6. Converge on solution.

14. Directed brainstorming

In this method the solution space, which includes  the criteria and conditions for evaluating an excellent idea is known before the session is conducted. It is important to bear in mind that in some cases the established criteria can intentionally constrain the ideation process.

Procedure Steps:
1. Еach participant is given one sheet of paper and told the brainstorming question or problem.
2. They are asked to produce one response and stop,  then all of the papers  are randomly swapped among the participants.
3. The other participant will evaluate the idea and try to improve the idea based on the initial criteria.
4. The swapping process is continued for at least for three or more consecutive rounds.
It has been found to almost triple efficiency of directed brainstorming.

15. Variable Brainstorming

Procedure Steps:
1. Identify the variable in the end outcome you look to achieve.
2. List down all the possibilities for that variable. Define different variations of the Variable.
3. Think about the question with each different variable in the form: How can you get more…?
4. Cconsistently generate and brainstorm ideas as answers to questions.

16. Highlighting

This method is a straightforward and vigorous technique, which can be put into place with little training and capable of capturing attention and participation.
Starting from a large list of ideas, which received  from brainstorming. Ideas are screened, the best of which are short-listed triggering discussion.
Procedure Steps:
1. Draw out ideas that seem intriguing or interesting, regardless of viability.
2. Sort into clusters of related ideas, each cluster being a ‘hotspot’.
3. Recognise the ‘hotspots’ that mean something to you, does it have any ‘associations’, perhaps it has unusual consequences or implications?
4. The final solution is the ‘hotspot’, or combination of several ‘hotspots’, that best suit your needs.
Сlusters are only created from items that are felt to be interesting or intriguing, so that the clusters identify ‘hotspots’ – groups of related ideas that have ‘connected’ with someone’s imagination. Other clustering techniques tend to emphasise logical categorisation rather than strength of ‘association’.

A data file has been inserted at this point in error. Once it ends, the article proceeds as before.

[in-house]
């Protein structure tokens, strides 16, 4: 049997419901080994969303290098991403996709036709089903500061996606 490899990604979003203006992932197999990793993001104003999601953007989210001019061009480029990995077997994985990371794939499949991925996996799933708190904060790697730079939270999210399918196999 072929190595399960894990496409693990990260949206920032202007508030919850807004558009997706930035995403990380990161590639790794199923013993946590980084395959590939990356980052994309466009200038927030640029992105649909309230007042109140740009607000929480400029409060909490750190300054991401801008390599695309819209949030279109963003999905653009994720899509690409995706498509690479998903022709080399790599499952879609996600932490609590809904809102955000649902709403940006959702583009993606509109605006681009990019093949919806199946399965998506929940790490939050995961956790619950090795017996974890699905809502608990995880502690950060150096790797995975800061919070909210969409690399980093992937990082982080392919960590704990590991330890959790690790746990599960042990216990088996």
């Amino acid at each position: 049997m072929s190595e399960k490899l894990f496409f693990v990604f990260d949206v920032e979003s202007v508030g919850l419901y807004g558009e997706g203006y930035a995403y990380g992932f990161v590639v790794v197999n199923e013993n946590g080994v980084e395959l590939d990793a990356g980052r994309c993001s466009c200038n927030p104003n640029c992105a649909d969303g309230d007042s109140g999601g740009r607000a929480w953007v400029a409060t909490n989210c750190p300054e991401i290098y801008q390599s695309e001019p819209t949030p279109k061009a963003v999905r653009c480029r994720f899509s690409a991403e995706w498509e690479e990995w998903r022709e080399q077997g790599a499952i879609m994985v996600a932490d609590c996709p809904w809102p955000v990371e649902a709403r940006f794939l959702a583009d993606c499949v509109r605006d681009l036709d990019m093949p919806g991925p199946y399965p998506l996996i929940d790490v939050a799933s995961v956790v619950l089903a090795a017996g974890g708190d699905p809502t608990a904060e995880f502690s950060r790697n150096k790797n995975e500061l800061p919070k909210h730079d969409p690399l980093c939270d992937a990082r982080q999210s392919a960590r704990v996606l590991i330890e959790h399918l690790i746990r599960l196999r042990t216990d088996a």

17. Value Brainstorming

Procedure Steps:
1. Ask the group to brainstorm and  make a list of primary concerns regarding their problem statement.
2. Ask all participants to brainstorm  to make a list of some of the hidden values lie behind this primary concerns.
3. Participants should rank these values and clarify their meaning.
4. The group should suggest solutions based on these values and what can be done to action the ranked results.

18. Didactic Brainstorming

Procedure Steps:
1. Begin with a question that is an abstract version of your problem statement. For example:   What is beauty?
2. Get participants to discuss for a few minutes, and come up with a variety of answers.
3. Then reveal your true problem statement:  How can we improve the appearance of our staff room?.
This approach might appeal to more philosophical learners.

19. Best idea brainstorming

After defining and clarifying the topic, each person writes down one idea on an index card.
Then partners share their ideas with one another and together write a “best” idea.
These partner ideas are then listed, discussed, culled, and prioritized by the full group.

20. Brainstorming Deluxe

Value-added brainstorming (Greg Bachman, 2000) puts ideas into five segments of a compounding process. It structures the flow of ideas so that each segment of ideas adds value to the next.
Procedure steps:
1. Demand. List ideas about what’s causing the problem you are here to solve.
One feature of this step is that it can unearth causes that haven’t been recognized as driving the problem.
2.  Objectives. Listing goals – what do you want to achieve in solving the problem.
Set aside the managerial tendency to simplify by coping with only a single objective.  By understanding the many possible solutions, the richness of the value-added brainstorming process begins to unfold.
3. Resources. List places and other organizations that you can to go for help with the problem.
After completing step 3, give your group time to breathe and review:
Walk them through the list of ideas from step 1, and reiterate the ideas suggested as objectives.
The review process gives the group an opportunity to make a few more visual and cognitive connections between the cause of the problem and the resources needed to solve it.
4. Processes. List ways to turn the previous ideas into methods, plans, products, and services that will meet your objectives.
Processes are concepts that take resources ideas and shape them into practical ways they can be implemented.
Now, with their ability to focus on details and construct viable processes from the smallest ideas, this formerly silent bunch is adding value.
5. Communication. List possible ways to transfer your ideas to people who might value them.
If participant’s solution will add value to the organization, then they must communicate it. Communication transfers the value of the solutions (processes) to the rest of the organization and its stakeholders.


Markov, S.L. (2010) Mozkovyi schturm i jogo riznovydy jak efektyvni instrumenty vyrichennj upravlinskih problem [Brainstorming and its variants as effective tools for solving management problems]  In S.D. Maksimenko & L.M. Karamushka (Eds.), Actualni problemy psichologii. Vol 1, 27, (pp. 297-215). Kyiv: Publishing House “A.C.K”.